# Corrective actions
* Gust: Corrective actions vs power tripping.
* TQ: Mediate pattern seems to work well: neutral person to hear both sides out and help them reach common ground.
* Gust: In the E case, did the board implementation fail or did the system fail? It seems as if the implementation failed but the board shouldn't be the end-all be all, they should be applauded, not be given more work. They are in a shitty situation.
* Bertrand: Are we talking about defusing or correcting?
* Merlijn: Defusing works, correcting doesn't seem to work, look at it in the sense of a wrong member being let in.
Tangent: *using noizebridge as an example of how to do something is terrible*
* Gust: What if a member does something completely wrong and another member sees it, not the board? Can that member kick someone out temporarily?
* Els: Someone being a bitch isn't very quantified, hard to kick people out because of it.
* Gust: We have to make sure that people still try to agree instead of simply kicking people out.
* Evils: Determining what the problem is, is very draining. Figuring out "why" people call somebody an asshole. Maybe we need to focus on determining and spotting problems
* Bertrand: We also have the problem were the only tool is banning a person. (and temporarily). Should we have other corrective actions?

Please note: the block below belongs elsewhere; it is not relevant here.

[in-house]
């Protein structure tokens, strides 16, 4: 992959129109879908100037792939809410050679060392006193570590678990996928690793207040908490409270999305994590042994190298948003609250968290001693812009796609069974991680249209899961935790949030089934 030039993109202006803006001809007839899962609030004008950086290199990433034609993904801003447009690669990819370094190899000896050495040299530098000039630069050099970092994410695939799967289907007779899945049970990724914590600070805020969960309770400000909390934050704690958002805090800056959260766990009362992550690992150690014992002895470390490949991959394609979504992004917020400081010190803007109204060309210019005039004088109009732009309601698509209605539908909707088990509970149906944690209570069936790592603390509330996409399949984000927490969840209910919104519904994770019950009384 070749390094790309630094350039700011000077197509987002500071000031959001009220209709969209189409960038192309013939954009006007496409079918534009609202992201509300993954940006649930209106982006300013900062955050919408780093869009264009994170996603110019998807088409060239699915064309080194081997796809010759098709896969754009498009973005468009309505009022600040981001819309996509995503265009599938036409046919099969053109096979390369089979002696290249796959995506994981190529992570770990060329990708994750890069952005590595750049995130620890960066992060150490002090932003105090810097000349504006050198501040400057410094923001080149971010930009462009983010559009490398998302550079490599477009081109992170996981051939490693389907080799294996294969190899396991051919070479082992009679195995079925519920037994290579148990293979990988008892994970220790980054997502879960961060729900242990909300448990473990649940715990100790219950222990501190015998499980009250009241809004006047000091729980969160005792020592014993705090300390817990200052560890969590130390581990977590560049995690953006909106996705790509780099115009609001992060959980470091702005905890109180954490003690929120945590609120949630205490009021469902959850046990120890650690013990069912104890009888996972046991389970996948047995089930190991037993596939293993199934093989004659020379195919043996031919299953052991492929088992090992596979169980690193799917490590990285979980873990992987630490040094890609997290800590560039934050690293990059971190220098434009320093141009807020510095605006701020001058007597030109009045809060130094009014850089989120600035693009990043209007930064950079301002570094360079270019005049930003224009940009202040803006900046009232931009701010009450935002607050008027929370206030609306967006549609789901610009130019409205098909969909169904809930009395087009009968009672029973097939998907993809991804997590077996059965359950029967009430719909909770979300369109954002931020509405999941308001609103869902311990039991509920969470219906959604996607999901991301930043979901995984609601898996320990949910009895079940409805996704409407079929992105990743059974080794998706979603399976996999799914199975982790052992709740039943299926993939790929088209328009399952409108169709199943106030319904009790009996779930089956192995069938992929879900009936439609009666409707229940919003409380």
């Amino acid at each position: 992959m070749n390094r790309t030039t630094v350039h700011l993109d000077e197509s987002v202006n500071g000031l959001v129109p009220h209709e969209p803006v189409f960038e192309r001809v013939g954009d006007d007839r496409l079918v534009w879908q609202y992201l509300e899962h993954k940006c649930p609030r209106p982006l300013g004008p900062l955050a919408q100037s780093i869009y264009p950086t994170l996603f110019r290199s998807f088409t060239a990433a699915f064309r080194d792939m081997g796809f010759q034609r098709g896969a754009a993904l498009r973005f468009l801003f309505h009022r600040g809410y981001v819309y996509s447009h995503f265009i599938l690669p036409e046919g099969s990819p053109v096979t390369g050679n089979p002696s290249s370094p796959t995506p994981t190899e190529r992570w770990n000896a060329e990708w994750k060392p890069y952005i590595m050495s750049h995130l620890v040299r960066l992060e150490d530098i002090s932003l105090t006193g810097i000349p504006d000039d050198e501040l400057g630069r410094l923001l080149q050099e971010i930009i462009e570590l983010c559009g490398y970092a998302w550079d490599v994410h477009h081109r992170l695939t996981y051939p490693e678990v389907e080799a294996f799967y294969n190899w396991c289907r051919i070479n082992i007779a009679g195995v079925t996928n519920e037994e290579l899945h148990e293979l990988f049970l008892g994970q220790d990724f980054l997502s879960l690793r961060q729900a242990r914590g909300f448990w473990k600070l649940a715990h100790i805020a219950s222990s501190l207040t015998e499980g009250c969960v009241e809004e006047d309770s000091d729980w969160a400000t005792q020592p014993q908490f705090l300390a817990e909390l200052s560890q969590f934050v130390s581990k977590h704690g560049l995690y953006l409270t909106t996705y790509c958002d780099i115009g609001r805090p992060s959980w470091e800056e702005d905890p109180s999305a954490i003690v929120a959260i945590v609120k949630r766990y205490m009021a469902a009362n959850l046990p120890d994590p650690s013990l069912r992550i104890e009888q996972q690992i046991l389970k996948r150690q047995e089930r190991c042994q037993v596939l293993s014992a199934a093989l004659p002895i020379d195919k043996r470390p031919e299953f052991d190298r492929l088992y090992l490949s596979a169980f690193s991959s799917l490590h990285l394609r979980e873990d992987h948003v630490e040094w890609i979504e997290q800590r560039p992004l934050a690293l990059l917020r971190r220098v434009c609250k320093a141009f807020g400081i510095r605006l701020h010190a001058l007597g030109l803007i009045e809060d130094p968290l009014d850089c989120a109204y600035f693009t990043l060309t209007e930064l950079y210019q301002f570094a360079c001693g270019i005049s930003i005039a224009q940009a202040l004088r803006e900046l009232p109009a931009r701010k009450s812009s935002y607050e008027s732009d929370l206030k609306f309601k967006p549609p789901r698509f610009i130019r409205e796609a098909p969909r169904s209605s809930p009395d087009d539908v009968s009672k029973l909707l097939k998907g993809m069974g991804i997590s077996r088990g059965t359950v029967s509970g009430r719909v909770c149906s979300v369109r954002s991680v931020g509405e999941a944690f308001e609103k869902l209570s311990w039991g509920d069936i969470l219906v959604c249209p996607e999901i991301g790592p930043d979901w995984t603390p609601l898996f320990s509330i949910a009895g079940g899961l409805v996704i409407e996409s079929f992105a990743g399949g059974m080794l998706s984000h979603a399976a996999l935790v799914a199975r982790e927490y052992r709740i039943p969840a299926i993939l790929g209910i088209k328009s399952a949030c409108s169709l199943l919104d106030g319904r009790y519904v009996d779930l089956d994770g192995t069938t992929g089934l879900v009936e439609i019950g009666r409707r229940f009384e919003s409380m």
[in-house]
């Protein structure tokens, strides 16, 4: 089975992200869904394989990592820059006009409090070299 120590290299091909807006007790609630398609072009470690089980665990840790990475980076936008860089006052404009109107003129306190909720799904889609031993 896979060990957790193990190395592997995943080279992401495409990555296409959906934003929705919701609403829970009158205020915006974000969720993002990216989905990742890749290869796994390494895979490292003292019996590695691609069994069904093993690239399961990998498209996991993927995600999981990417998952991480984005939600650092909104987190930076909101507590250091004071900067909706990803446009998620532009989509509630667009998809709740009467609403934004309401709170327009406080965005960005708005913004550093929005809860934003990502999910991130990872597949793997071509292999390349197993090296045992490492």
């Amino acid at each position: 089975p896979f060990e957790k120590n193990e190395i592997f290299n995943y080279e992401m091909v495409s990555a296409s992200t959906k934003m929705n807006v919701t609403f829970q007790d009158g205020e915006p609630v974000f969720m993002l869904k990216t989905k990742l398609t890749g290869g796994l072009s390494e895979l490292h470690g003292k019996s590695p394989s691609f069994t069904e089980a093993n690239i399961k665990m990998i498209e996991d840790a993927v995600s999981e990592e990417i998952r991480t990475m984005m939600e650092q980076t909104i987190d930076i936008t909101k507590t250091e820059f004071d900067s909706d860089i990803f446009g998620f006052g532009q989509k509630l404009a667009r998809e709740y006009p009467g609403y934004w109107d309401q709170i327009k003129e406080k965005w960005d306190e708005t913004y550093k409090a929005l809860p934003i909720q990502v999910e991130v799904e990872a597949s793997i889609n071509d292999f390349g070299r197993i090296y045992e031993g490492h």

* Gust: 1. short ban, 2. long ban, 3. permanent ban.(either banning access or presence)
* Bertrand: **With E we wrote a letter and asked her to change her behavior.** This is a more official stance, it's hard, but it's not banning. As a statement it's powerful, almost as powerful as banning. Maybe we should define this tool? "we won't ban you but you have to do this different".
* Els: We tried this with T and it didn't really work.
* Answer: we didn't really do it this clearly
* Bloemist: "either you change or you're out".
The letter to E contained:
1. What are the causes, what part of your expectations/behaviors are not compatible with the space.
2. What is the effect of those causes, how does the space react to it.
3. What do you need to change.
* Bloemist: it's good that it's summarized.